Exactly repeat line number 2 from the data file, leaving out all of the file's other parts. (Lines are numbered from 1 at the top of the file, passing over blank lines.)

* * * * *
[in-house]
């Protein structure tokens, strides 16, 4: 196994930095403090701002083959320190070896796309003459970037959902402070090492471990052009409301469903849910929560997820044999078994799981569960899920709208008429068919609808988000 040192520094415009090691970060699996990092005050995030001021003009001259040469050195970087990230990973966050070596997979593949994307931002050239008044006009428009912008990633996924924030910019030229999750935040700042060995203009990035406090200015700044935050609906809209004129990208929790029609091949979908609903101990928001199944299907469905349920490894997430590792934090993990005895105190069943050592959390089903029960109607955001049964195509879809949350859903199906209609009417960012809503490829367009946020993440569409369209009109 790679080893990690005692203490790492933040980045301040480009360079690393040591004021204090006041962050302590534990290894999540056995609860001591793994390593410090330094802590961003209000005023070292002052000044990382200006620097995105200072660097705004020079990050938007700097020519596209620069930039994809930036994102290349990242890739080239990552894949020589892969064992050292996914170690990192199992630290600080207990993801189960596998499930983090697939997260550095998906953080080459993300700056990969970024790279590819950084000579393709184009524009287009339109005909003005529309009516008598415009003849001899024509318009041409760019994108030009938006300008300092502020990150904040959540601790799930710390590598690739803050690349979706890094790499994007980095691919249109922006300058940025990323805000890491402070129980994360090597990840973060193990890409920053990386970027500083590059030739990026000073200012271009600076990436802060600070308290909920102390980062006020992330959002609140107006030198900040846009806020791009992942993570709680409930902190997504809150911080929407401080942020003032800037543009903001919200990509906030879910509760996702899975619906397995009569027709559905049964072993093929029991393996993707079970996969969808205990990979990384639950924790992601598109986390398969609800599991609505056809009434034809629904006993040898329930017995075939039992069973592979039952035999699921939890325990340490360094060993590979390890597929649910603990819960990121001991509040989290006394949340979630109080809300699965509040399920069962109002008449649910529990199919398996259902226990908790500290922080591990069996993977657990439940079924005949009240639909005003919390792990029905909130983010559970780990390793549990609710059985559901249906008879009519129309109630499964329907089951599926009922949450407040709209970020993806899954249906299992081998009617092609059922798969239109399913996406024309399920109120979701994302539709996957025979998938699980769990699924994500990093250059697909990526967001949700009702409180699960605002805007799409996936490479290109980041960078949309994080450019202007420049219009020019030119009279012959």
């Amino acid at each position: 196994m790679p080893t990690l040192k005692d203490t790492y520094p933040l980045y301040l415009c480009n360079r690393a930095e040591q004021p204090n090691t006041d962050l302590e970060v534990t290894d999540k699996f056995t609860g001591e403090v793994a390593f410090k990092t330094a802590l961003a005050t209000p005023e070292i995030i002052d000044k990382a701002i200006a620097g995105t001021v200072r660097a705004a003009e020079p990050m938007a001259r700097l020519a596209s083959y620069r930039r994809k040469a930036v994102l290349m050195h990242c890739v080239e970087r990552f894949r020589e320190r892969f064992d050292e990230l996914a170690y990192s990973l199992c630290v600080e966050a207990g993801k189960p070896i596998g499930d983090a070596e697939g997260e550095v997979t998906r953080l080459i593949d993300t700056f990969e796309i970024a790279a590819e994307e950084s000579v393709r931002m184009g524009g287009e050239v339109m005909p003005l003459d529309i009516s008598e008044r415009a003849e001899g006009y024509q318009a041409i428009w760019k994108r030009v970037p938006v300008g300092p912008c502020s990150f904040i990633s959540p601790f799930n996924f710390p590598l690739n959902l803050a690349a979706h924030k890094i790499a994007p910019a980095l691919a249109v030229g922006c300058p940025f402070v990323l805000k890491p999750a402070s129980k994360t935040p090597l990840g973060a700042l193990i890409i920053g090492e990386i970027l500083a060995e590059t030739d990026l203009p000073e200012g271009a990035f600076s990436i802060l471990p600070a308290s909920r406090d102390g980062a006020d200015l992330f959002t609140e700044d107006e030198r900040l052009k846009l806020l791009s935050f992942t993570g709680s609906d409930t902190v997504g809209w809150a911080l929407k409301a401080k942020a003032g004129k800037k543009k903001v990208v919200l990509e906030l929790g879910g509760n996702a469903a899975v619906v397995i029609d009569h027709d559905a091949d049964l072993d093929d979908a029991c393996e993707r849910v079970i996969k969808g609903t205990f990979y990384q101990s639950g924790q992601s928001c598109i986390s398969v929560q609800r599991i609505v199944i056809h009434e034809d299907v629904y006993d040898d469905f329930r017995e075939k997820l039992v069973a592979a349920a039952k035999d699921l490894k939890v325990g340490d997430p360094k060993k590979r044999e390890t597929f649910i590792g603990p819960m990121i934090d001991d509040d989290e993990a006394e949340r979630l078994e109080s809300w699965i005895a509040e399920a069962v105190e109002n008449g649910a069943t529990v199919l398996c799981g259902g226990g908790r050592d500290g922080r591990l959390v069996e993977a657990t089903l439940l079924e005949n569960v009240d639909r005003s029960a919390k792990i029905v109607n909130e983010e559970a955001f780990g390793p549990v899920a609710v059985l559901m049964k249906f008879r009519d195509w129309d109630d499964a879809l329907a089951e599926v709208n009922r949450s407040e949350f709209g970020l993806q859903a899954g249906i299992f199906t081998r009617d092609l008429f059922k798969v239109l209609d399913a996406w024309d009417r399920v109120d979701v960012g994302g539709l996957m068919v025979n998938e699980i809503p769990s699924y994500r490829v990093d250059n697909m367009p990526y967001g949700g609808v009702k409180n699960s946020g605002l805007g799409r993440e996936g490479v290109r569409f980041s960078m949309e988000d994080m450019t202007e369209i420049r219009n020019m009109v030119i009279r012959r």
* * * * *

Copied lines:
């Protein structure tokens, strides 16, 4: 196994930095403090701002083959320190070896796309003459970037959902402070090492471990052009409301469903849910929560997820044999078994799981569960899920709208008429068919609808988000 040192520094415009090691970060699996990092005050995030001021003009001259040469050195970087990230990973966050070596997979593949994307931002050239008044006009428009912008990633996924924030910019030229999750935040700042060995203009990035406090200015700044935050609906809209004129990208929790029609091949979908609903101990928001199944299907469905349920490894997430590792934090993990005895105190069943050592959390089903029960109607955001049964195509879809949350859903199906209609009417960012809503490829367009946020993440569409369209009109 790679080893990690005692203490790492933040980045301040480009360079690393040591004021204090006041962050302590534990290894999540056995609860001591793994390593410090330094802590961003209000005023070292002052000044990382200006620097995105200072660097705004020079990050938007700097020519596209620069930039994809930036994102290349990242890739080239990552894949020589892969064992050292996914170690990192199992630290600080207990993801189960596998499930983090697939997260550095998906953080080459993300700056990969970024790279590819950084000579393709184009524009287009339109005909003005529309009516008598415009003849001899024509318009041409760019994108030009938006300008300092502020990150904040959540601790799930710390590598690739803050690349979706890094790499994007980095691919249109922006300058940025990323805000890491402070129980994360090597990840973060193990890409920053990386970027500083590059030739990026000073200012271009600076990436802060600070308290909920102390980062006020992330959002609140107006030198900040846009806020791009992942993570709680409930902190997504809150911080929407401080942020003032800037543009903001919200990509906030879910509760996702899975619906397995009569027709559905049964072993093929029991393996993707079970996969969808205990990979990384639950924790992601598109986390398969609800599991609505056809009434034809629904006993040898329930017995075939039992069973592979039952035999699921939890325990340490360094060993590979390890597929649910603990819960990121001991509040989290006394949340979630109080809300699965509040399920069962109002008449649910529990199919398996259902226990908790500290922080591990069996993977657990439940079924005949009240639909005003919390792990029905909130983010559970780990390793549990609710059985559901249906008879009519129309109630499964329907089951599926009922949450407040709209970020993806899954249906299992081998009617092609059922798969239109399913996406024309399920109120979701994302539709996957025979998938699980769990699924994500990093250059697909990526967001949700009702409180699960605002805007799409996936490479290109980041960078949309994080450019202007420049219009020019030119009279012959």